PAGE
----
Contacts: Tyler Fitzgerald, 409-374-2123, email@example.com
Justin Bower, 713-499-6653, firstname.lastname@example.org
Michael Kuitu, 979-862-4457, email@example.com
MONT BELVIEU – A Texas Watershed Steward workshop on water quality related to the Cedar Bayou watershed will be held from 1-5 p.m. Jan. 17 at the Don McLeod Recreation Center, 10717 Langston Drive in Mont Belvieu.
The workshop is presented by the Texas A&M AgriLife Extension Service and Texas State Soil and Water Conservation Board in cooperation with the Houston-Galveston Area Council.
“This workshop is designed to assist watershed residents improve and protect their water resources by becoming involved in watershed protection and management activities for Cedar Bayou,” said Michael Kuitu, AgriLife Extension program specialist and coordinator for the Texas Watershed Steward program, College Station.
Kuitu said the workshop is free and open to anyone interested in improving water quality in the region. Participants are encouraged to preregister at the Texas Watershed Steward website at http://tws.tamu.edu.
The workshop will include a discussion of watershed systems, types and sources of water pollution, and ways to improve and protect water quality. There also will be a group discussion on community-driven watershed protection and management.
Tyler Fitzgerald, AgriLife Extension agent for Chambers County, said the workshop will include an overview of water quality and watershed management in Texas, but will primarily focus on area water quality, including ongoing efforts to help improve and protect Cedar Bayou.
“The workshop will address issues related to local water resources but will be applicable to all waters in the region,” he said.
Area council watershed coordinator Justin Bower said Cedar Bayou is a critical resource for the area.
“Cedar Bayou feeds into Galveston Bay and supports oyster production, commercial fishing and other economic activity,” Bower said. “Its estuaries are critical wildlife habitat area, and it’s a popular recreational waterway.”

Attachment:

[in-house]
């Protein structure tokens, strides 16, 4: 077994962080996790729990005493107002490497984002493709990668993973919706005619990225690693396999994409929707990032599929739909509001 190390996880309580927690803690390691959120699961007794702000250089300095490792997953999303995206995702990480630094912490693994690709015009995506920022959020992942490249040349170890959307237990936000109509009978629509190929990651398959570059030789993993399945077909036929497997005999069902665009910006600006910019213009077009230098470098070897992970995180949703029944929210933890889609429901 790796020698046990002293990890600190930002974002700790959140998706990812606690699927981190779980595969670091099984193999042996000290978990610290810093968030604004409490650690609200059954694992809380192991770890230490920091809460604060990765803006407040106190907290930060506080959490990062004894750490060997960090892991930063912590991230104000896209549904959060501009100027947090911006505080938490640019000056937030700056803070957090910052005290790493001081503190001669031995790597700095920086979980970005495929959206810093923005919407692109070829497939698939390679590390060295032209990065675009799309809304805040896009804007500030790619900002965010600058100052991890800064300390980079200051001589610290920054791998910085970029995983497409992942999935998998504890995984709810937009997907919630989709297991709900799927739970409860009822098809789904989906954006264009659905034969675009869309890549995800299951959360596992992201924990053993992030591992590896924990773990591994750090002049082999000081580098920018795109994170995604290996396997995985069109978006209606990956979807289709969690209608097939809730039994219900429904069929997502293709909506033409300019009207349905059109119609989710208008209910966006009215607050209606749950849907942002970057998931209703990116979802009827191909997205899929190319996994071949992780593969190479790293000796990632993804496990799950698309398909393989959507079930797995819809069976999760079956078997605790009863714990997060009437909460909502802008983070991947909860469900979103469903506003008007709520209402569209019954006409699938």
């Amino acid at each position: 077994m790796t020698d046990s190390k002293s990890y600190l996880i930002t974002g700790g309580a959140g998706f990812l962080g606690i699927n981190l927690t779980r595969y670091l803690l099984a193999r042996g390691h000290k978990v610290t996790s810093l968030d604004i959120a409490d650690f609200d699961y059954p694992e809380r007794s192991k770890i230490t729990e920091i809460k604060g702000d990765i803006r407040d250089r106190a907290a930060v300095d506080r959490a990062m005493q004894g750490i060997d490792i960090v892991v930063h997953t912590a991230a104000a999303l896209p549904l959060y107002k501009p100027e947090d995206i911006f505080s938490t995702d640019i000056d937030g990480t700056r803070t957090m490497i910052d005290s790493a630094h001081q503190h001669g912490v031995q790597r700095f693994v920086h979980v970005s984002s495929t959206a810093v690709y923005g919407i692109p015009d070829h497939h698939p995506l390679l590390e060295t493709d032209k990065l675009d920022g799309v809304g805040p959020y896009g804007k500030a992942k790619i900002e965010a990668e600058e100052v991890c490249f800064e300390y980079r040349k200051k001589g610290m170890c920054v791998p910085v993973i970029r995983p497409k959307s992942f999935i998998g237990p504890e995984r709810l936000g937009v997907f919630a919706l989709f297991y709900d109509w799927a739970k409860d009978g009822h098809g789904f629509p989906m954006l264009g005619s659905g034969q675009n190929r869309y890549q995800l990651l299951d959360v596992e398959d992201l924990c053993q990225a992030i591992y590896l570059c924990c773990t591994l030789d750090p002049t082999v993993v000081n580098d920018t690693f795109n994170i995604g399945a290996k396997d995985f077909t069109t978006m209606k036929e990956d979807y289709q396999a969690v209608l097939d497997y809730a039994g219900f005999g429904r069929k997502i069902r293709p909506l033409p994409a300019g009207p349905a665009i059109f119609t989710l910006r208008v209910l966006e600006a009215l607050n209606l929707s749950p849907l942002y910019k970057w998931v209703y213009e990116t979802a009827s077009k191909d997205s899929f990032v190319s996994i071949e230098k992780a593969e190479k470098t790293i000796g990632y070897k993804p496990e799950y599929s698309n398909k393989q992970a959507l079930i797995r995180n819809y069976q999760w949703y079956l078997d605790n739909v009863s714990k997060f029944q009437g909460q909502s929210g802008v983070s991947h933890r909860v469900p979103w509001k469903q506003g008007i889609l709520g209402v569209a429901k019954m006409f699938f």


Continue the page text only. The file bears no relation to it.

Attendees will receive a copy of the Texas Watershed Steward Handbook and a certificate of completion. The Texas Watershed Steward program offers four continuing education units in soil and water management for certified crop advisers, four units for professional engineers and certified planners, four credits for certified teachers, and two credits for nutrient management specialists. A total of four professional development hours are available for professional geoscientists.
Additionally, three general continuing education units are offered for Texas Department of Agriculture pesticide license holders, and four for certified landscape architects. Four continuing education credits are provided to certified floodplain managers. Four continuing education credits are also offered for each of the following Texas Commission on Environmental Quality occupational licensees: wastewater system operators, public water system operators, on-site sewage facility installers, and landscape irrigators.
“Participating in the Texas Watershed Steward program is a great opportunity to get involved and make a difference in your watershed,” Fitzgerald said.
Funding for this effort is provided through a federal Clean Water Act nonpoint source grant administered by the Texas State Soil and Water Conservation Board from the U.S. Environmental Protection Agency.
For more information on the Texas Watershed Steward program and to preregister, go to http://tws.tamu.edu or contact Kuitu at 979-862-4457, firstname.lastname@example.org; or Fitzgerald at 409-374-2123, email@example.com.
For information on Cedar Bayou watershed protection efforts, contact Bower at 713-499-6653, firstname.lastname@example.org.